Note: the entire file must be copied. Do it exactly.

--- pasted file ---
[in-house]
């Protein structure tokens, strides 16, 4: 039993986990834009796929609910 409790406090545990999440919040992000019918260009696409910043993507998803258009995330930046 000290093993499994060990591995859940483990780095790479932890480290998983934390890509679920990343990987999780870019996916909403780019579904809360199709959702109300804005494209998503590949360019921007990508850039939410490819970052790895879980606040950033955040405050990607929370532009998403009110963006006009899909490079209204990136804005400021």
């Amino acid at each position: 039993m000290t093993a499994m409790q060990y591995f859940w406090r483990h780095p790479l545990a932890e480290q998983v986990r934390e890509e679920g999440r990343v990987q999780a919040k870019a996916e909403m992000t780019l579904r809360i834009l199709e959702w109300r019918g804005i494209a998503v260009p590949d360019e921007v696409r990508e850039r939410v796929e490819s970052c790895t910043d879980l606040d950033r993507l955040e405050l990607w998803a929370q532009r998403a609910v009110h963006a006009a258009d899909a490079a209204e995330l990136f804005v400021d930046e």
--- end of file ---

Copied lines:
[in-house]
């Protein structure tokens, strides 16, 4: 039993986990834009796929609910 409790406090545990999440919040992000019918260009696409910043993507998803258009995330930046 000290093993499994060990591995859940483990780095790479932890480290998983934390890509679920990343990987999780870019996916909403780019579904809360199709959702109300804005494209998503590949360019921007990508850039939410490819970052790895879980606040950033955040405050990607929370532009998403009110963006006009899909490079209204990136804005400021």
């Amino acid at each position: 039993m000290t093993a499994m409790q060990y591995f859940w406090r483990h780095p790479l545990a932890e480290q998983v986990r934390e890509e679920g999440r990343v990987q999780a919040k870019a996916e909403m992000t780019l579904r809360i834009l199709e959702w109300r019918g804005i494209a998503v260009p590949d360019e921007v696409r990508e850039r939410v796929e490819s970052c790895t910043d879980l606040d950033r993507l955040e405050l990607w998803a929370q532009r998403a609910v009110h963006a006009a258009d899909a490079a209204e995330l990136f804005v400021d930046e």